Yashasvi Jaiswal: Instead of looking beautiful after getting out, look ugly on the pitch, understand the game plan of Team India’s new ‘successful’ – wi vs ind yashasvi jaiswal struggle story from small village of up to mumbai and now indian cricket team


New Delhi: Test cricket tests players every moment. A player has to pass a tough test during the match. Skill, temperament, mental make-up, adaptability to the situation and ability to play are the factors that make a cricketer pass or fail the ‘Test’. In such a situation, Yashasvi Jaiswal, who became Kundan after toiling in the furnace of struggle, is worthy of praise in the very first test. He became the 17th Indian to score a century on debut and the seventh Indian to achieve the feat away from home. Yashasvi Jaiswal was awarded the player of the match for his marathon innings of 171 when India beat the West Indies on the third day of the first Test last night.Yashasvi’s ‘ugly game plan’ was beautiful
In first-class cricket, Yashasvi Jaiswal often starts his innings with a flurry of boundaries. But this was not the case in Dominica. Even though Kemar Roach, Alzarri Joseph and Jason Holder were not aggressive at all, spinners Rahkeem Cornwall and Jomel Warrican posed tough questions to the Indian openers in the first session of the second day. But bowled with an angle against this young left-handed batsman. Caribbean pacers were seen bowling with a special planning. In such a situation, Jaiswal changed his game and started leaving balls going out. Gradually became more confident and started doing aerial shots after upper-cuts. Yashasvi left his explosive batting style and started playing tuk-tuk. It was as if he had decided that he would rather look ugly in the middle of the field than look handsome sitting in the pavilion.

How India won the first Test against West Indies in three days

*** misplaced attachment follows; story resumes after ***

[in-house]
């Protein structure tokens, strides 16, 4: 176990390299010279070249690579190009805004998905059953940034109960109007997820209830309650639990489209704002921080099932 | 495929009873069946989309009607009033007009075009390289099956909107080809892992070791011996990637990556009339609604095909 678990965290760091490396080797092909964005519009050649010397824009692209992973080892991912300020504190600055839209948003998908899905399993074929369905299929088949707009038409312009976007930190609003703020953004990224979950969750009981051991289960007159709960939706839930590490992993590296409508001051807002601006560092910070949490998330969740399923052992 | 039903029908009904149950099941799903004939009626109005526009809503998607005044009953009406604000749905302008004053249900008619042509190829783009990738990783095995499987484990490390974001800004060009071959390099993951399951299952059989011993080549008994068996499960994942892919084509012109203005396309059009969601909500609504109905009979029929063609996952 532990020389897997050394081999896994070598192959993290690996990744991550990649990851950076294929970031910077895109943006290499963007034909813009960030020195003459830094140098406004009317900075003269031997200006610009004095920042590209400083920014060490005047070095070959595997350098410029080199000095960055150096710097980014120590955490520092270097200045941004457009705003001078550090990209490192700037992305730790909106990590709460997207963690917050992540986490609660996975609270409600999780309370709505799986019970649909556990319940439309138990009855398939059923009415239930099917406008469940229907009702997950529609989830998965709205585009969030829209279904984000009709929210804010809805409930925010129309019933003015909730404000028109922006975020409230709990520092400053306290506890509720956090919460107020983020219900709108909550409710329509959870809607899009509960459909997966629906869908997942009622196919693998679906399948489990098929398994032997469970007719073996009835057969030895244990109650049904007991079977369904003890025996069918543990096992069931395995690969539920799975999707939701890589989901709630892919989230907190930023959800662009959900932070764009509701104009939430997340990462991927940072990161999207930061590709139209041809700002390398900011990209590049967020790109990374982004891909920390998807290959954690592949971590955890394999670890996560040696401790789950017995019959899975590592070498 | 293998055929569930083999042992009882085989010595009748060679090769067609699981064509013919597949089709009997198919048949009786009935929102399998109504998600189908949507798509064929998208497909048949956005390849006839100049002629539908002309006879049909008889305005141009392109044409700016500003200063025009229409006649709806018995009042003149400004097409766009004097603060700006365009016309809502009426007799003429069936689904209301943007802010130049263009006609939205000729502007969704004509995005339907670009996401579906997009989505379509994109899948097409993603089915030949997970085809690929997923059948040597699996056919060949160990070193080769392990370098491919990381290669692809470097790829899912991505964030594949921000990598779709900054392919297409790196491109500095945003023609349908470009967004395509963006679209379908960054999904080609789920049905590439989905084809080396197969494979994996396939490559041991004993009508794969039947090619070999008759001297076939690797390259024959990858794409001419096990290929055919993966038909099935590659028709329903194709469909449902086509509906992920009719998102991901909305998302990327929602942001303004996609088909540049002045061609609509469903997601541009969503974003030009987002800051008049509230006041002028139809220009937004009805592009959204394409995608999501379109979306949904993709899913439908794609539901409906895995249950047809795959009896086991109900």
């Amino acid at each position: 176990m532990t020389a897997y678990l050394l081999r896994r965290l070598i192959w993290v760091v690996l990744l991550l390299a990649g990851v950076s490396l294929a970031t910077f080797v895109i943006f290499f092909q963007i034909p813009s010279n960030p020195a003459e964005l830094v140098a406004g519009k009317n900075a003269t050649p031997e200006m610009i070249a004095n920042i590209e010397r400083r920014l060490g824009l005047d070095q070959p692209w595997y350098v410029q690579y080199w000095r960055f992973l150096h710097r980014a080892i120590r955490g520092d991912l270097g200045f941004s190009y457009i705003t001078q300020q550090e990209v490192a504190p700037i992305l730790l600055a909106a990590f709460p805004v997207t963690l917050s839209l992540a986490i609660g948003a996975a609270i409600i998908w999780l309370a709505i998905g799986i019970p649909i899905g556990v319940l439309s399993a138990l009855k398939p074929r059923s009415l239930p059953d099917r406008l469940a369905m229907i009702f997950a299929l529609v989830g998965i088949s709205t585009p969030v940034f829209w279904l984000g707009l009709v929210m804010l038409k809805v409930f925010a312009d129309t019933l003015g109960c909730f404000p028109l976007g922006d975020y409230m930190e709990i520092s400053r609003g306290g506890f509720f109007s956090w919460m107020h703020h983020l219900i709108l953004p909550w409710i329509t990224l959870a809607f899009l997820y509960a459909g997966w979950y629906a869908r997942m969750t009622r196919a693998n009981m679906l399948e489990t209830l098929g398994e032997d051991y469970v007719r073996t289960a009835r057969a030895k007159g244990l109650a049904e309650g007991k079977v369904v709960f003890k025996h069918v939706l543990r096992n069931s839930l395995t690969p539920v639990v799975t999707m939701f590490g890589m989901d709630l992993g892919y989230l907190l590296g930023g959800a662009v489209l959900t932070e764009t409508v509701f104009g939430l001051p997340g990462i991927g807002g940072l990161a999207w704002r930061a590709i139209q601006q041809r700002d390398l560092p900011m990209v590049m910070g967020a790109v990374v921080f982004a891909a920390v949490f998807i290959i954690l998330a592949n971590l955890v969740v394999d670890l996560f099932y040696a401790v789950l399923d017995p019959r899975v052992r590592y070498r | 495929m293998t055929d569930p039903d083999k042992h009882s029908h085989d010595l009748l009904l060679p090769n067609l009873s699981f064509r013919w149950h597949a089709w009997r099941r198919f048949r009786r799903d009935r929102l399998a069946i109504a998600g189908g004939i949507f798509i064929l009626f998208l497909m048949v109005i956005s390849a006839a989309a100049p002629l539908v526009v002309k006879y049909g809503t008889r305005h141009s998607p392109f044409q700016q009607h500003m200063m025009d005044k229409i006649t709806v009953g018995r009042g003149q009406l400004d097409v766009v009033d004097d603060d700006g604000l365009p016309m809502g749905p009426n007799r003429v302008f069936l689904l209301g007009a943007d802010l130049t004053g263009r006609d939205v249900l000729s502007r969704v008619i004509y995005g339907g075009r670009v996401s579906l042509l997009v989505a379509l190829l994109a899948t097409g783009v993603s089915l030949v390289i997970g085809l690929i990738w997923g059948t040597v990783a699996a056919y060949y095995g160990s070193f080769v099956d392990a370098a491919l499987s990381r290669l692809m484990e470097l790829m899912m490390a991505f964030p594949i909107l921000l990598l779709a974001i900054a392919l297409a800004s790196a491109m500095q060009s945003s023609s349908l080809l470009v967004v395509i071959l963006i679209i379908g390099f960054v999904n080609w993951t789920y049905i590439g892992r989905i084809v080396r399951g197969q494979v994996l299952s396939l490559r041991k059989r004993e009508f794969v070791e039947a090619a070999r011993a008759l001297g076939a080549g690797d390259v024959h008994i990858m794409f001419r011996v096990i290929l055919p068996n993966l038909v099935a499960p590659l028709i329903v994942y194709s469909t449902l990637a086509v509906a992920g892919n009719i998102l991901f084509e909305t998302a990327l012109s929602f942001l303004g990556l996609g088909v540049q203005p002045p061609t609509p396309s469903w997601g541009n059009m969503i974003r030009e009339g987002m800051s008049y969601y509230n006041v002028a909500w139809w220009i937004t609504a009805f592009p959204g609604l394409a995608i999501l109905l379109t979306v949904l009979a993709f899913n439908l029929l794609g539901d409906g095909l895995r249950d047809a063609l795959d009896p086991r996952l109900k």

greed is evil
Yashasvi Jaiswal was tested the most in the first session of the second day. Jason Holder bowls him successive full deliveries on the off side, invites him to drive. But Jaiswal did not molest. The century that came in 215 balls shows that he worked hard to stay at the crease. The spinners also tested Jaiswal, especially Cornwall, who got some bounce. But apart from a few hits including a reverse sweep, he was content to defend and leave the ball. After lunch, when his vision was stable, he started using his steps. Stolen runs by hitting in the gap. The player, who made his debut at the age of 21, told how the innings is built and how the pace is given.
‘Yuvraj’ of domestic cricket,
Jaiswal’s hunger for runs is well known. He has been scoring runs since the junior level. Spending time at the crease, respecting the good balls. Taking bad balls across the boundary, he is well versed in all these arts. From school cricket to club and then scored heavily in Syed Mushtaq, Duleep and Ranji Trophy. A first-class average above 80, a double century in 50-over cricket, a hundred in T20Is and a successful IPL in 2023 has seen the 21-year-old fast-track his place in the Test playing XI. And this was the real test. Jaiswal has passed the first test, everyone knew that he can score quick runs from the beginning of the innings. But the question was whether he had the ability to switch to a slower gear at the highest level.

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